All Tomorrow’s Parties has now returned to its “spiritual home” by leaving Butlins at Minehead and going back to Camber Sands. For those who have been with the festival since the very start, this is a quite important and significant move. For those that felt quite spoiled by the twin concepts of hygiene and warmth provided by Butlins, it appears to be something of a backwards step.
Minor grumbles aside, nobody really attends ATP with the intention of focussing on the facilities, it is all about the music, and the line-up chosen by The National is a belter. It’s a list of bands to be thankful for. In fact most of the weekend finds the bands continuously thanking The National for including them. It becomes such a well worn statement that by the time The National wrap the festival up on Sunday, they find time to thank The National for putting The National on the bill.
As is usual with ATP, the highlights are numerous and relentless, to the point where getting food becomes a worrisome event, just in case something jawdropping is missed. Hayden‘s world weary folk sets the bar high early on. It’s been a while since he’s been in UK, which is a considerable shame. In fact it has been so long that he’s apparently been trying to buy things with old 20 notes. A quaint mix of Leonard Cohen, Dinosaur Jr and the lo-fi scribblings of Sebadoh, he’s genuinely affecting.
Boris‘ colossal prog rock meets doom (complete with massive gong) is as ridiculous as it is majestic. Tim Hecker hides in the darkness to terrify and delight in equal measure with a set that sometimes finds the balance between nerve shredding bass tones and occasionally peaceful ambience.
Youth Lagoon‘s delicate piano balladry calls to mind Harmony Korine (for some reason) and Windmill. It is a heartbreaking and utterly spellbinding set, and there is yet more good news with Trevor Powers announcing on Twitter recently that his follow up to Year Of Hibernation is finally finished. On this evidence, it will be beautiful. Lower Dens‘ mix of drones, emotive disco, languid folk, and an occasional foray into Krautrock territory is stunning. Yet despite the apparently robotic elements to their sound, the band tap into an unmistakably human vein to ensure that there will be tears before bedtime. This Is The Kit (the project of Kate Stables) is also rather wonderful. There’s an unmistakable Joni Mitchell influence at play, and like Mitchell, Stables has a fine voice, and smart, well written songs.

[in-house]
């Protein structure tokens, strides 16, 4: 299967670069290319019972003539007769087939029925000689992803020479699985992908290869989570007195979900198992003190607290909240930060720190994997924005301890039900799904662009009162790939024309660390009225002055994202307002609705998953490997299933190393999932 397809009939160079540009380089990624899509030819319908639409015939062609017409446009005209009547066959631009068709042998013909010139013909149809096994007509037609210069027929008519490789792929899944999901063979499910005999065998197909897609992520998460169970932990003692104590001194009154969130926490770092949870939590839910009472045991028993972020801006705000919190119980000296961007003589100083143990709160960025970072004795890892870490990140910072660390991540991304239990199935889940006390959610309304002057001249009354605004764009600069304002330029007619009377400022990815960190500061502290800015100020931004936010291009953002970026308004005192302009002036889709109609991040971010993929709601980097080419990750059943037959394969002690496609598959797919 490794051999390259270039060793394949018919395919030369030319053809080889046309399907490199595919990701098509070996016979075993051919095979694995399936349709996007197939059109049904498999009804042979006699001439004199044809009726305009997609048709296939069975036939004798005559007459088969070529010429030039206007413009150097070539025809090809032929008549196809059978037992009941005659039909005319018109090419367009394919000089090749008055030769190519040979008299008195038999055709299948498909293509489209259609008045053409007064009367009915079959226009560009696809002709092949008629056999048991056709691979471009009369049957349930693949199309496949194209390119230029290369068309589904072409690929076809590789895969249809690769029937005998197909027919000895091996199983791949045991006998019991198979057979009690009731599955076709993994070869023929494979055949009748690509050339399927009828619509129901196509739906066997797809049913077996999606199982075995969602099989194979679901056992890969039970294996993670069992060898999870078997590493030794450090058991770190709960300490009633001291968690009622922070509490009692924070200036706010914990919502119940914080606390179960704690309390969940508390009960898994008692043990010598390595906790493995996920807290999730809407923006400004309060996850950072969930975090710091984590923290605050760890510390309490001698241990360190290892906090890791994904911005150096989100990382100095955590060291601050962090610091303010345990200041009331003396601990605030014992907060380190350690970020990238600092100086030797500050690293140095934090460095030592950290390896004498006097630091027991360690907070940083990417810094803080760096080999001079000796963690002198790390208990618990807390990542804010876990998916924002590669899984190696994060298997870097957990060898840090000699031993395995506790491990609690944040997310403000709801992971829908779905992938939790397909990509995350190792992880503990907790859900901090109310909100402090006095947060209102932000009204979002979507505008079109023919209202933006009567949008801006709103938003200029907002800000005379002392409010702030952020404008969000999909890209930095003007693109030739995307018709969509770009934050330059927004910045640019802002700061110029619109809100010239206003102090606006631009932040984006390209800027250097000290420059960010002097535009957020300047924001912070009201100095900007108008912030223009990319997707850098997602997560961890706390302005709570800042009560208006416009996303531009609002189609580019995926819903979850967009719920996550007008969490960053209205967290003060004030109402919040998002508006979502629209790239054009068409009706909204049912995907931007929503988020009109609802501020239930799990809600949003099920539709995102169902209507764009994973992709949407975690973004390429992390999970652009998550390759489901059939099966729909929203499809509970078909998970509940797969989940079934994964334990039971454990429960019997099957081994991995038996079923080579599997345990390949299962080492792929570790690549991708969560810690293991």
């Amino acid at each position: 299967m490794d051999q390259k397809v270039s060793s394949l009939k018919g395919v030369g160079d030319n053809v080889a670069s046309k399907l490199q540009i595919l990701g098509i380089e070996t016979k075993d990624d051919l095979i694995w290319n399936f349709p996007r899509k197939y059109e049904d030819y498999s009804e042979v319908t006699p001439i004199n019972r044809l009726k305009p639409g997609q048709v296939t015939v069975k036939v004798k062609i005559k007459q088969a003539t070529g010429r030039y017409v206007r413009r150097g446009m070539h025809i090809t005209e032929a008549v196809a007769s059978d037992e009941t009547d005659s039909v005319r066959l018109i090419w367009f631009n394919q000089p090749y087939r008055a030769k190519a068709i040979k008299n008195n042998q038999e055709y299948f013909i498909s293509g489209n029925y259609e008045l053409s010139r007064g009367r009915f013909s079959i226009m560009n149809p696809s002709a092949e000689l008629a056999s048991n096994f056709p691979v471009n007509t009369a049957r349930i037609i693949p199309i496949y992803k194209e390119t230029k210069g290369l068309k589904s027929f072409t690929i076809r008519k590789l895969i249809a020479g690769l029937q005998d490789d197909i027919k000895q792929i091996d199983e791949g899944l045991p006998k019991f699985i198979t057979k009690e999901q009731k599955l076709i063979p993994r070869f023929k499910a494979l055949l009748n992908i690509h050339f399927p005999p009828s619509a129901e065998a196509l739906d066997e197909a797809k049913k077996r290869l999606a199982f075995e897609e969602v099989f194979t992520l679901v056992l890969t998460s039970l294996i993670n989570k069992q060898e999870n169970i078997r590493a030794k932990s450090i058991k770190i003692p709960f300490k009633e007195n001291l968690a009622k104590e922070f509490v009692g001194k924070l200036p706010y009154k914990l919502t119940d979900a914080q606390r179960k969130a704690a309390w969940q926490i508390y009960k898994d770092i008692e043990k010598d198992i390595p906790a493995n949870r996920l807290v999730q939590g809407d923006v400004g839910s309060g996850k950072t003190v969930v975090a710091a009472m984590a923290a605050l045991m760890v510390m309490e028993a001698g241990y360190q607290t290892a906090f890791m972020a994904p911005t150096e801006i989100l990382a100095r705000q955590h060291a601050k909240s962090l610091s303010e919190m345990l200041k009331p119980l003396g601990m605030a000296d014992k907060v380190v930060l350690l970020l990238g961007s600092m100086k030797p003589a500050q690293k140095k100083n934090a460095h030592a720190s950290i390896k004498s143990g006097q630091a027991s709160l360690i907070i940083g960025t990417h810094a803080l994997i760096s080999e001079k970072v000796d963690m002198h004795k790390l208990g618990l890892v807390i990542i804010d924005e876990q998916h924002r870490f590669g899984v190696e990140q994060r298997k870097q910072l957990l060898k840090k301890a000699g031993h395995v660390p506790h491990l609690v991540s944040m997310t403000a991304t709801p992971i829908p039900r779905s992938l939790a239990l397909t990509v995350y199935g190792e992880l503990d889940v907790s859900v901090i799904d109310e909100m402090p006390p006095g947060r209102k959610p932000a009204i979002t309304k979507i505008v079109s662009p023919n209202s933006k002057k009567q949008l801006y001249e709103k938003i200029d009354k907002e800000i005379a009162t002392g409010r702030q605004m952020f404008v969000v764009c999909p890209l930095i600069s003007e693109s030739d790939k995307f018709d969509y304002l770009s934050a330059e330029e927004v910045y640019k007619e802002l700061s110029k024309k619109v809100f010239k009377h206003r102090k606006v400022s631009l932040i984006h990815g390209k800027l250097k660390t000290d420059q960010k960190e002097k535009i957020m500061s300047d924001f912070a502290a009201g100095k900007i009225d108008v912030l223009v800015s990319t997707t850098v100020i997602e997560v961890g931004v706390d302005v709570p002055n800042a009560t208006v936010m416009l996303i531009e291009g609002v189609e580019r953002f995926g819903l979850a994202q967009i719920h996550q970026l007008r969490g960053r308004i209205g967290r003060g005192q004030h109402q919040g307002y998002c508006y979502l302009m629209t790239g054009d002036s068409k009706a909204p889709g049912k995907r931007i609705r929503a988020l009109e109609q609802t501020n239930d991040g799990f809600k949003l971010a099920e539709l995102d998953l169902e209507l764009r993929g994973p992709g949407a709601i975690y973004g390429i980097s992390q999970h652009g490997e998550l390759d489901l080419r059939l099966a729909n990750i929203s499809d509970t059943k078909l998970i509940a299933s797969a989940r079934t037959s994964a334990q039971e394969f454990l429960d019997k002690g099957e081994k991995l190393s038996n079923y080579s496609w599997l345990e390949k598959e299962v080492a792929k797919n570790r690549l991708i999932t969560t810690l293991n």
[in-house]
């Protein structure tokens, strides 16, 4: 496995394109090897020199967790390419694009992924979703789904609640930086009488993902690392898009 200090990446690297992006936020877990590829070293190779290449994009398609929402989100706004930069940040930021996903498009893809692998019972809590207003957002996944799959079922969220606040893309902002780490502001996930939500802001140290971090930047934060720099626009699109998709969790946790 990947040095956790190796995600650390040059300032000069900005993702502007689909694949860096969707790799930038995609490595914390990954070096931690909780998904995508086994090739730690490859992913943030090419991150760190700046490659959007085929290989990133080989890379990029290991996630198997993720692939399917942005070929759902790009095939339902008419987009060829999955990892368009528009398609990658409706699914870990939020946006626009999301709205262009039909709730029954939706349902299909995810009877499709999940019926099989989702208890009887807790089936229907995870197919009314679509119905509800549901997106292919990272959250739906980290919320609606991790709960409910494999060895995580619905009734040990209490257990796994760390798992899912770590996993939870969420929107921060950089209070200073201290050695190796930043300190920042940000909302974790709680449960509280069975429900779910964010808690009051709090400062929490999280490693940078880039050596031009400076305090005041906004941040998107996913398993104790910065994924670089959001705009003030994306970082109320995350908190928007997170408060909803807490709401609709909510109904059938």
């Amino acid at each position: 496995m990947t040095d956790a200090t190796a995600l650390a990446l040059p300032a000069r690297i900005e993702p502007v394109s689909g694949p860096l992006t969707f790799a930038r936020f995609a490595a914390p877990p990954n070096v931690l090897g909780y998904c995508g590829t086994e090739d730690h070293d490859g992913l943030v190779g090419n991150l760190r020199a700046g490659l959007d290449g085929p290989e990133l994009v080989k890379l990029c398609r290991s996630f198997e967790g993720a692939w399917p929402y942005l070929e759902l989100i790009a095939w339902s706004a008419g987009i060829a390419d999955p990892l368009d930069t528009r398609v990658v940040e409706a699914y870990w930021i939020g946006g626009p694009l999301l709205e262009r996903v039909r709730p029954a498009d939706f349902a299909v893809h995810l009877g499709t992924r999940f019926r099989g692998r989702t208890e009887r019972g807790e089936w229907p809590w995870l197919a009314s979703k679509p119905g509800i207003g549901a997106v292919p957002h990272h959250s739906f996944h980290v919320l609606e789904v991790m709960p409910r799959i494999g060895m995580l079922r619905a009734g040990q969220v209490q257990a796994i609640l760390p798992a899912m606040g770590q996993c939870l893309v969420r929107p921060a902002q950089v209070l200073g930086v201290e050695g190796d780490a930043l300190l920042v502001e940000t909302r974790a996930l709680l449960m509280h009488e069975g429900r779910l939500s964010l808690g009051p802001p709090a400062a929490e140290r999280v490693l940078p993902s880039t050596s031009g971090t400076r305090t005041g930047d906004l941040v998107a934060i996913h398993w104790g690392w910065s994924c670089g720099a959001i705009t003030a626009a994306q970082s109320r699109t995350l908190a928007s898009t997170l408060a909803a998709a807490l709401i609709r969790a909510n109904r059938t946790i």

Ethan Lipton‘s performance of No Place To Go, a theatre piece that mixes jazz, politics, humour and clever plotting has the audience utterly spellbound. In fact there’s a fair bit of humour to be found on a line up that on first glance appears to be a little dour. Mark Mulcahy‘s performance is a delight, crammed with touching, quirky, and beautifully written songs. He’s a magnetic presence, and a much needed injection of fun. Similarly, The Philistines Jr succeed by keeping things relatively light and direct. There are dark themes swirling in the undercurrents of their music, but somehow they manage to imbue everything with such fine harmonies and intelligent lyrics, that their music becomes a joyous celebration.
The National’s set is also an enormous celebration. They’ve clearly enjoyed their weekend, and it shows in their performance. A two-hour set that covers enough ground to please just about everyone includes a few new songs thrown in for good measure (although vocalist Matt Berninger needs a crib sheet to remember the lyrics). They’re on good form (although they apologise for being a bit ropey) and Fake Empire, Squalor Victoria, Green Gloves and Mr November, all send the crowd into raptures, but it’s the emotional closing version of Vanderlyle Crybaby Geeks that really hits home. Played acoustically, the audience become part of the performance singing along with the band. Closing the festival like this points to just why ATP is such a wonderful event. The bands and the fans are all there for the same reason, to celebrate and enjoy music together as one. As such, the venue itself is unimportant; the purpose however, is vital.
Check out more photos from ATP/The National.